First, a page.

This post was written by Ryan Koronowski and originally published by Climate Progress.
Say you wanted to build an industry from the ground up. On a macro level, the research, development, manufacturing, sourcing, distribution, and fueling would require a lot of energy. This is particularly true for energy industries. But the great thing about renewable energy is that it generally requires no fuel and starts to pay for itself as it scales.
Solar photovoltaic production consumed more energy than it produced while it was getting started.
The whole industrial process has taken more energy to create than solar PV has produced — and created more greenhouse gases than it prevented — since 2000. However, a study from Stanford University found that in recent years, all the electricity produced by solar energy in the world has become greater than the energy required to produce it. Due to the amazing growth of the industry, it will generate enough energy by 2015 or 2020 to have “paid back” the energy debt accumulated while the industry got on its feet.
The energy cost to produce and install solar has been shrinking, and can be expected to continue doing so. The more the industrial process gets refined, the more the industry will grow.
As investment and technological development have risen sharply with the number of installed panels, the energetic costs of new PV modules have declined. Thinner silicon wafers are now used to make solar cells, less highly refined materials are now used as the silicon feedstock, and less of the costly material is lost in the manufacturing process. Increasingly, the efficiency of solar cells using thin film technologies that rely on earth-abundant materials such as copper, zinc, tin and carbon have the potential for even greater improvements.
In fact, just today First Solar announced it set a world record for a cadmium-telluride module conversion efficiency of 16.1 percent. This comes 6 weeks after the company broke the previous record for cadmium-telluride cell efficiency of 17.3 percent by 1.5 percent to 18.3 percent. In English, this means that thin-film solar panels, which are much cheaper to produce, are getting more and more efficient.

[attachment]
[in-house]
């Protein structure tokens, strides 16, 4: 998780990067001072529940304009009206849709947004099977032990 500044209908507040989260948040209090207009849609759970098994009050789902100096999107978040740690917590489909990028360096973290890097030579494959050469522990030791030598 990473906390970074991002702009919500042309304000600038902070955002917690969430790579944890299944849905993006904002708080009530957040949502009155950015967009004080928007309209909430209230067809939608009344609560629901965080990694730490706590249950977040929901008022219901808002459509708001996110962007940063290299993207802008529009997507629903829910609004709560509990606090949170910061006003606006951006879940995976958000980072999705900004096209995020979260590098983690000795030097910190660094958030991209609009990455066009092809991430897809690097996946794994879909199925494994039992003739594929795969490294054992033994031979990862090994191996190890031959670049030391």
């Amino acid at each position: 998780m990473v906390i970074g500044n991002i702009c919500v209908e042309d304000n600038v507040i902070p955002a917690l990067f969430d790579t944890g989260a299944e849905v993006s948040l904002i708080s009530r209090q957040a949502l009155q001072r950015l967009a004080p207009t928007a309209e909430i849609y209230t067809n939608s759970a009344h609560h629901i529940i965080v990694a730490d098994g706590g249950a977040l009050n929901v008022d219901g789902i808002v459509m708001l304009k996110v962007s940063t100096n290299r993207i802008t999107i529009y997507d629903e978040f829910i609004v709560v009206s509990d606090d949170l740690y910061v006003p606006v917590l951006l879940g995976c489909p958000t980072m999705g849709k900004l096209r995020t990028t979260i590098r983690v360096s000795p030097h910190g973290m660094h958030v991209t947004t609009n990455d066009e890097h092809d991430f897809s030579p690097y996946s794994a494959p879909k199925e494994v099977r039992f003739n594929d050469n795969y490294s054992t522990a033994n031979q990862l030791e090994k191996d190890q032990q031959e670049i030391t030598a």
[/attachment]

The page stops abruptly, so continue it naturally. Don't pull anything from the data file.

Looking further down the road, 10 percent of global electricity will come from solar energy by 2020. At today’s rates, it would take 9 percent of the world’s energy generation to produce solar PV, yet with the current rate of efficiency improvement, that would shrink to 2 percent. The energy deficit gap will widen even more if solar is installed in high-capacity areas like the American Southwest instead of Northern Europe. More than 40 percent of total U.S. solar energy capacity came online last year. The growth, nationally and globally, has been exponential:
- Australia has reached 1 million solar rooftop installations on homes and businesses.
- 9.8 gigawatts of solar energy projects have been announced in Latin America and the Caribbean as of this month, with the most promising projects located in Chile, the Dominican Republic, and Mexico.
- Austria more than doubled its capacity last year.
- Last month, Peru inaugurated two new solar plants comprising nearly 100 MW of capacity.
- A 400 MW solar installation on a remote Japanese island received approval and will begin construction soon.
- In India and Italy, solar power has reached grid parity.
- The Middle East and North Africa should reach 1 GW of demand this year, a six-fold increase.
- The UK has seen a record-breaking start to 2013 in solar production.
- In 2013, energy generated from solar power will be the second-largest sourceadded to the U.S. electric grid.
- Lancaster, CA aims to be the first solar energy exporting city in the world, largely at the behest of its Republican mayor. (He recently said “Is global warming indeed a threat? Absolutely. I may be a Republican. I’m not an idiot.“)
- 34 MW of the 200 MW AZ Sun program will be constructed in Gila Bend, outside of Phoenix this year.
Within the next few years, solar energy will be a total net positive. And the fuel is free. Eventually solar energy will contribute larger and larger portions of its power to the grid, so the factories that create and the labs that improve solar panel technology will be powered by the very same energy source it harnesses. That is as close to a perpetual motion machine as we are likely to get.
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